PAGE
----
The Columbus laboratory is ESA's biggest single contribution to the International Space Station. The 4.5-metre diameter cylindrical module is equipped with flexible research facilities that offer extensive science capabilities.
During its 10-year projected lifespan, Earth-based researchers, together with the Station crew, will conduct thousands of experiments in life sciences, materials science, fluid physics and a whole host of other disciplines, all in weightlessness.
To keep costs low and reliability high, Columbus shares its basic structure and life-support systems with the Italian space agency's Multi-Purpose Logistics Modules (MPLM). But whereas the MPLM is aptly described as a 'space moving-van' - albeit a very sophisticated van - the 75 cubic metres of space inside Columbus contains an entire suite of science laboratories.
The Columbus laboratory has room for ten International Standard Payload Racks, eight in the sidewalls, and two in the ceiling.
Each rack is the size of a telephone booth and able to host its own autonomous and independent laboratory, complete with power and cooling systems, and video and data links back to researchers on Earth.
ESA has developed a range of payload racks, all tailored to squeeze the maximum amount of research from the minimum of space and to offer European scientists across a wide range of disciplines full access to a weightless environment that cannot possibly be duplicated on Earth.
Columbus was fitted with five internal payload racks at launch
- Biolab - supports experiments on micro-organisms, cells and tissue cultures, and even small plants and small insects.
- The European Physiology Modules Facility - a set of experiments that will be used to investigate the effects of long-duration spaceflight on the human body. Experiment results will also contibute to an increased understanding of age-related bone loss, balance disorders and other ailments back on Earth.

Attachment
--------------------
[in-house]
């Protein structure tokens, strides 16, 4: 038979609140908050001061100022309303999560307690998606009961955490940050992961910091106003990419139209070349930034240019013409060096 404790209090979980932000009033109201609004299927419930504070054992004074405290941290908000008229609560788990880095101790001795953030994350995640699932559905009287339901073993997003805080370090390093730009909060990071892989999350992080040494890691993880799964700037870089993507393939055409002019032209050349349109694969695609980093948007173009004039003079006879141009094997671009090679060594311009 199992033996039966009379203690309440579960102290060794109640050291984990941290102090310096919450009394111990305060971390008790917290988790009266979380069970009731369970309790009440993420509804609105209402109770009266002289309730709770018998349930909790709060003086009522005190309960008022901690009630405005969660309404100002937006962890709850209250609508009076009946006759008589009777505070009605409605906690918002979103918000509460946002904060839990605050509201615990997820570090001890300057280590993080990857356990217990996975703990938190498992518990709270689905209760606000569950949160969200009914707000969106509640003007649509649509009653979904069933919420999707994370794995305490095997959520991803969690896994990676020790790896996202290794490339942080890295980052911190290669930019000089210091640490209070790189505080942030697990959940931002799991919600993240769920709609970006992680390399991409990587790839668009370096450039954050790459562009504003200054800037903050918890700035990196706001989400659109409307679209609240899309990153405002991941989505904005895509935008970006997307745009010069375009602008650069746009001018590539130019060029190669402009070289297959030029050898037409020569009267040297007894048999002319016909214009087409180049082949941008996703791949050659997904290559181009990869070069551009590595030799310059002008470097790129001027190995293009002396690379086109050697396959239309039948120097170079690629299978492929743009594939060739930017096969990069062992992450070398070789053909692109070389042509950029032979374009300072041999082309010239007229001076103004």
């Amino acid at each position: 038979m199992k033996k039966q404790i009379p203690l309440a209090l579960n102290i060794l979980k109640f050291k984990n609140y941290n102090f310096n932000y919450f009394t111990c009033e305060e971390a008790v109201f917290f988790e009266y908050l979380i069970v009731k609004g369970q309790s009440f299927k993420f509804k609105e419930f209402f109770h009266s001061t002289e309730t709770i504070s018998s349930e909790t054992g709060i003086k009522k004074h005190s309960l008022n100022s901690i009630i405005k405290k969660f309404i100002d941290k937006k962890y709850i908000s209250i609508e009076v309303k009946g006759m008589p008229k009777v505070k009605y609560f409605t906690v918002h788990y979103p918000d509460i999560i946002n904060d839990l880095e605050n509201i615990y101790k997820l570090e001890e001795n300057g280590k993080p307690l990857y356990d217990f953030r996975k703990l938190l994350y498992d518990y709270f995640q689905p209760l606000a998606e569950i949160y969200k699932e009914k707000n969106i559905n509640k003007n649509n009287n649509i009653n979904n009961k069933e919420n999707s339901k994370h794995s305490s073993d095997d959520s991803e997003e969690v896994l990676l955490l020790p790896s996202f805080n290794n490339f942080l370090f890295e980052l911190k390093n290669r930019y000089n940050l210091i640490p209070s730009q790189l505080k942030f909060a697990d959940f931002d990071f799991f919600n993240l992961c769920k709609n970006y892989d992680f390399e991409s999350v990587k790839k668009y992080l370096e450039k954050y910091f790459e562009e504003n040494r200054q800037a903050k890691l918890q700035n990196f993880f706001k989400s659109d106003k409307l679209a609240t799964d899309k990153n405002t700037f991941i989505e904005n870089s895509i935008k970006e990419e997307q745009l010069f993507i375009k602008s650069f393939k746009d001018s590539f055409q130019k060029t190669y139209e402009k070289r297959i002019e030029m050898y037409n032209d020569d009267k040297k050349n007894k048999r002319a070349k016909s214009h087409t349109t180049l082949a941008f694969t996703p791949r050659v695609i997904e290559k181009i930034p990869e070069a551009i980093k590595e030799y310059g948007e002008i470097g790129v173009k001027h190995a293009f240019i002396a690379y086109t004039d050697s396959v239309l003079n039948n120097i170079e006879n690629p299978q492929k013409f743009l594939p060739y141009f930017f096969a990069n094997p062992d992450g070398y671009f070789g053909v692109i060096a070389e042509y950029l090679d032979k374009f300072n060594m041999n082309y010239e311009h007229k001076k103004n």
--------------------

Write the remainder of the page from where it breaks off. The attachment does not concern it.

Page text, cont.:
- The Fluid Science Laboratory - accommodates experiments in the strange behaviour of weightless liquids. Bringing far-reaching benefits on Earth: better ways to clean up oil spills, for example, and improved manufacture of metals.
- The European Drawer Rack - a modular and flexible experiment carrier system for a large variety of scientific disciplines, providing basic accommodation and resources for experiment modules housed within standardised drawers and lockers.
- The European Transport Carrier - accommodates items for transport and stowage. In orbit it will serve as a workbench and stowage facility.
Outside its pressurised hull, Columbus has four mounting points for external payloads. Exposed to the vacuum of space, and with an unhindered view of Earth and outer space, science packages can investigate anything from the ability of bacteria to survive on an artificial meteorite to volcanic activity 400 km below on Earth.
Two external payloads were attached to the outside of Columbus shortly after the module was attached to the ISS:
- The European Technology Exposure Facility (EuTEF) - carries experiments requiring exposure to the space environment.
- SOLAR - a platform with three scientific instruments to study solar-related phenomena.
On the ground
Columbus on ground involves researchers all over Europe, who are able to control their own experiments directly from several User Centres or even directly from their workplaces.
Their efforts are channelled through the Columbus Control Centre in Germany, which interfaces with the module itself and also ESA's partners in the United States.
Like the navigator after whom it was named, Columbus is set for a long journey of exploration. But thanks to broadband telecommunications, hundreds of explorers will be able to work aboard during its 10-year mission.
Columbus launched on 7 February 2008 with Space Shuttle Atlantis on mission STS-122.